Ashley Claire Haywood - Hagerstown City Council Candidates Q&A

October 13, 2012
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Name: Ashley Claire Haywood
Date of birth: Dec. 5, 1984
Address: 530 Brown Ave.
Education: Bachelors of Arts
Occupation: General manager, Ayse Meze Lounge of Frederick
Party affiliation: None
Political experience: 3-plus years

Q: A significant amount of public taxpayer money over a long period has been committed to help pay for the local share of debt service on the proposed multiuse sports and events center. If elected, would you continue to support this? Why or why not?

A: A multi-million dollar investment in our urban core is critical for the revitalization of the whole city. It is as, if not more, critical that this investment is made in partnership with local, state, federal, and private entities. As it stands, the stadium project involves minimal taxpayer dollars in comparison to the total investment. I will continue to support this important project as long as the investment structure is maintained.

Q: How would you entice businesses to locate within city limits?

A: It is important to provide incentives and avenues for businesses to succeed — but they have to be the right businesses. I believe we should provide for businesses who will bring the right jobs into our town — not minimum wage jobs, but jobs which pay beyond the “liveable wage.” Incentives for smart businesses, professional offices, and the creative industries should be our focus in the coming years.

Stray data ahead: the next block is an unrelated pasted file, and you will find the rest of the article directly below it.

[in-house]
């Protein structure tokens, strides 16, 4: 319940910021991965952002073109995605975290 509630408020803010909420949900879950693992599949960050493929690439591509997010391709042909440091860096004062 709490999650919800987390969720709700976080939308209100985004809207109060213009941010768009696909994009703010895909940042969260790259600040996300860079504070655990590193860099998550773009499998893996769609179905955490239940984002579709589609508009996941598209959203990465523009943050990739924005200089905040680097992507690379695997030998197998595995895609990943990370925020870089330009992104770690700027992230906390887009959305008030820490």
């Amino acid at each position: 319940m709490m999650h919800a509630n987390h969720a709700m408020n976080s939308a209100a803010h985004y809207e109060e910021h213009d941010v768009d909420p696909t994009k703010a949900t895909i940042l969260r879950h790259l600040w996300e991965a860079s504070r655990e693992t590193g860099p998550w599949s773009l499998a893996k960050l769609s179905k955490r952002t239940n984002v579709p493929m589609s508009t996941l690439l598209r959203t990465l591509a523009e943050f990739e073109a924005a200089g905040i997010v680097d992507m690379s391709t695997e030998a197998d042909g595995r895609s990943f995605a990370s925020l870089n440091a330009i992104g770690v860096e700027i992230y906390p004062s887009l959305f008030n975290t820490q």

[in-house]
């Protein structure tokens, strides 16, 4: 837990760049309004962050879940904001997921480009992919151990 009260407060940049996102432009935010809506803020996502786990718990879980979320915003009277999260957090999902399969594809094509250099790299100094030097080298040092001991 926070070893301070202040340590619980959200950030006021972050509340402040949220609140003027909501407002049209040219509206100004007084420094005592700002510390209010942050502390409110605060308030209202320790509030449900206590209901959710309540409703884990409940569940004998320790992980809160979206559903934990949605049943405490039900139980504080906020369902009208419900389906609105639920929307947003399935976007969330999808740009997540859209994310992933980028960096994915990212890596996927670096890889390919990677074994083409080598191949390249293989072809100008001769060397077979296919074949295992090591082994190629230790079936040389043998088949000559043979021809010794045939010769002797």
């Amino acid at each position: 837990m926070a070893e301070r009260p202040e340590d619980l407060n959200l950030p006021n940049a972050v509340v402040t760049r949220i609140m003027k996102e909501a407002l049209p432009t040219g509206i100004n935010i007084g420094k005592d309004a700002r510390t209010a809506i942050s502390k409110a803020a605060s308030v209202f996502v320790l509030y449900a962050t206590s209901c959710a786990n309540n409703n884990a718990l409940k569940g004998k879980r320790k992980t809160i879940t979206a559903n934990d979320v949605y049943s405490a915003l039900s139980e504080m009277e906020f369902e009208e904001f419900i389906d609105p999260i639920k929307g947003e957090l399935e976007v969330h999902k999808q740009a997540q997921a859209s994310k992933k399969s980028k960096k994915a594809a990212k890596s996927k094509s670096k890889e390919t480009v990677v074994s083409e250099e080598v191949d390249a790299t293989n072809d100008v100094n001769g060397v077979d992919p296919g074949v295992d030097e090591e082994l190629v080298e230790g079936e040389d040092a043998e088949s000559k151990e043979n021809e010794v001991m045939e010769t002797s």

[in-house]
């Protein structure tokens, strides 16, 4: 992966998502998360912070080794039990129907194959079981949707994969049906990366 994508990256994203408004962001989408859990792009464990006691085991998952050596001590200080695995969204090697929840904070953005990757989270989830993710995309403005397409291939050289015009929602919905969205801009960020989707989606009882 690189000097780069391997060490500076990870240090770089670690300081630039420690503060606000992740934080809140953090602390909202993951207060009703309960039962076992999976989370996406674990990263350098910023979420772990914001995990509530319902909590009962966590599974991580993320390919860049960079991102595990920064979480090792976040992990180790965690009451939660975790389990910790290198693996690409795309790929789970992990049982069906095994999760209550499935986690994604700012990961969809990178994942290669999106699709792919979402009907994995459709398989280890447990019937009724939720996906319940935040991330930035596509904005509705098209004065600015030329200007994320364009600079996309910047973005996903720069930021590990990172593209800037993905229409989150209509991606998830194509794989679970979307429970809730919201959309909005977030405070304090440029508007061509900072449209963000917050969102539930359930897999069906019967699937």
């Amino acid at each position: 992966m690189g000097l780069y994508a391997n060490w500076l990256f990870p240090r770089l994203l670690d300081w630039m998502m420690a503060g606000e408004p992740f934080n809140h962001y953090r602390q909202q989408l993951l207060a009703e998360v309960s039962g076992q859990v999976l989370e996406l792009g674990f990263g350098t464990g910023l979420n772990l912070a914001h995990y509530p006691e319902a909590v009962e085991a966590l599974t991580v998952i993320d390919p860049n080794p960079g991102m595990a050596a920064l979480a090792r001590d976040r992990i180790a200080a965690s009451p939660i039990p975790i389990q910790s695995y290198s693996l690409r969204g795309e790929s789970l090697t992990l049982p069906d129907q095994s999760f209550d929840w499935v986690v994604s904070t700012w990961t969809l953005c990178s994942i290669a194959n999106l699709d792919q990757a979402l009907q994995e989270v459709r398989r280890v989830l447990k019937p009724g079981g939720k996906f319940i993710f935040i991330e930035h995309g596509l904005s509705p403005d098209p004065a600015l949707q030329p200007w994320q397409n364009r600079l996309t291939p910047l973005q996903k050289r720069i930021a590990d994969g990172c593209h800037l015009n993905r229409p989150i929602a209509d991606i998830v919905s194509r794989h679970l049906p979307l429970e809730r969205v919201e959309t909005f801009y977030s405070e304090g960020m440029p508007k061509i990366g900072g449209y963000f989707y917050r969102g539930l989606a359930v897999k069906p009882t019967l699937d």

Q: In your opinion, what issue will be the most crucial facing the upcoming administration? How will you help address it?

A: Our most crucial issue will be extending beyond our communal fear of change. This is addressed by bold leadership and a willingness to take risks which may be unpopular at first, but will later elucidate the sound decision making that I can bring to the council table.

Q: Do you think Hagerstown’s downtown can be truly “revitalized?” If so, what besides a new stadium, can the city do to spur the process?

A: Revitalization means to bring something back from the dead. To that end, I don't believe that downtown is dead — I believe it is suffering from a chronic illness — an illness of poverty, a deficit of education, and the coordinating symptoms of anger, doubt, and apathy. The city must prove itself a catalyst for positivity and a supporter of individual progress in order to spur community progress.

Q: Does Hagerstown have enough public safety personnel? If not, what changes would you make and how would you fund any increases?

A: Our public safety has always been a priority in my administration. I believe we have adequate public safety but I also believe that the distrubtion of saftey services acts much like a balloon being squeezed — too many resources are being poured into hotspots, leaving little resources for the more settled parts of our town. In promoting smarter, not harder ways of enforcement — such as with our CPTED program —  we can provide confidence in our citizenry that our town is safe.

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